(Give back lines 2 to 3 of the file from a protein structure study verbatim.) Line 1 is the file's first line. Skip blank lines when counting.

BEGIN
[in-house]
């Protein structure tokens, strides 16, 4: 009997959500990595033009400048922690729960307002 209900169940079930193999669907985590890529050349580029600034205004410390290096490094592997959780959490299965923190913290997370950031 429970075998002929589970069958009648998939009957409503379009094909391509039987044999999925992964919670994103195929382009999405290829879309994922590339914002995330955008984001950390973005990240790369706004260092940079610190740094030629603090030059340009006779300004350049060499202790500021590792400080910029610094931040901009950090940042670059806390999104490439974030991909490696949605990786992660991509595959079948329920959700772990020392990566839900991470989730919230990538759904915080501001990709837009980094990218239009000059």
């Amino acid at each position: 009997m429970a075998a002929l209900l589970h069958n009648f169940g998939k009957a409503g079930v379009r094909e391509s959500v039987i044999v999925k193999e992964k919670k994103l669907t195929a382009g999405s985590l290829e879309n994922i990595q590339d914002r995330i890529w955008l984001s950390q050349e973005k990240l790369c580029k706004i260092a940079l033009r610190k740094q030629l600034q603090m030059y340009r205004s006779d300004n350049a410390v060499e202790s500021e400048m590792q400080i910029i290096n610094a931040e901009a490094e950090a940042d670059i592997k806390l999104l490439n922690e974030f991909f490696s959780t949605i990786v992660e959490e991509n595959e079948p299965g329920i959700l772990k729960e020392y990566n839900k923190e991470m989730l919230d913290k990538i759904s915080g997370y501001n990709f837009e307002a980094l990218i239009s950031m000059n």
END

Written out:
């Protein structure tokens, strides 16, 4: 009997959500990595033009400048922690729960307002 209900169940079930193999669907985590890529050349580029600034205004410390290096490094592997959780959490299965923190913290997370950031 429970075998002929589970069958009648998939009957409503379009094909391509039987044999999925992964919670994103195929382009999405290829879309994922590339914002995330955008984001950390973005990240790369706004260092940079610190740094030629603090030059340009006779300004350049060499202790500021590792400080910029610094931040901009950090940042670059806390999104490439974030991909490696949605990786992660991509595959079948329920959700772990020392990566839900991470989730919230990538759904915080501001990709837009980094990218239009000059």
């Amino acid at each position: 009997m429970a075998a002929l209900l589970h069958n009648f169940g998939k009957a409503g079930v379009r094909e391509s959500v039987i044999v999925k193999e992964k919670k994103l669907t195929a382009g999405s985590l290829e879309n994922i990595q590339d914002r995330i890529w955008l984001s950390q050349e973005k990240l790369c580029k706004i260092a940079l033009r610190k740094q030629l600034q603090m030059y340009r205004s006779d300004n350049a410390v060499e202790s500021e400048m590792q400080i910029i290096n610094a931040e901009a490094e950090a940042d670059i592997k806390l999104l490439n922690e974030f991909f490696s959780t949605i990786v992660e959490e991509n595959e079948p299965g329920i959700l772990k729960e020392y990566n839900k923190e991470m989730l919230d913290k990538i759904s915080g997370y501001n990709f837009e307002a980094l990218i239009s950031m000059n």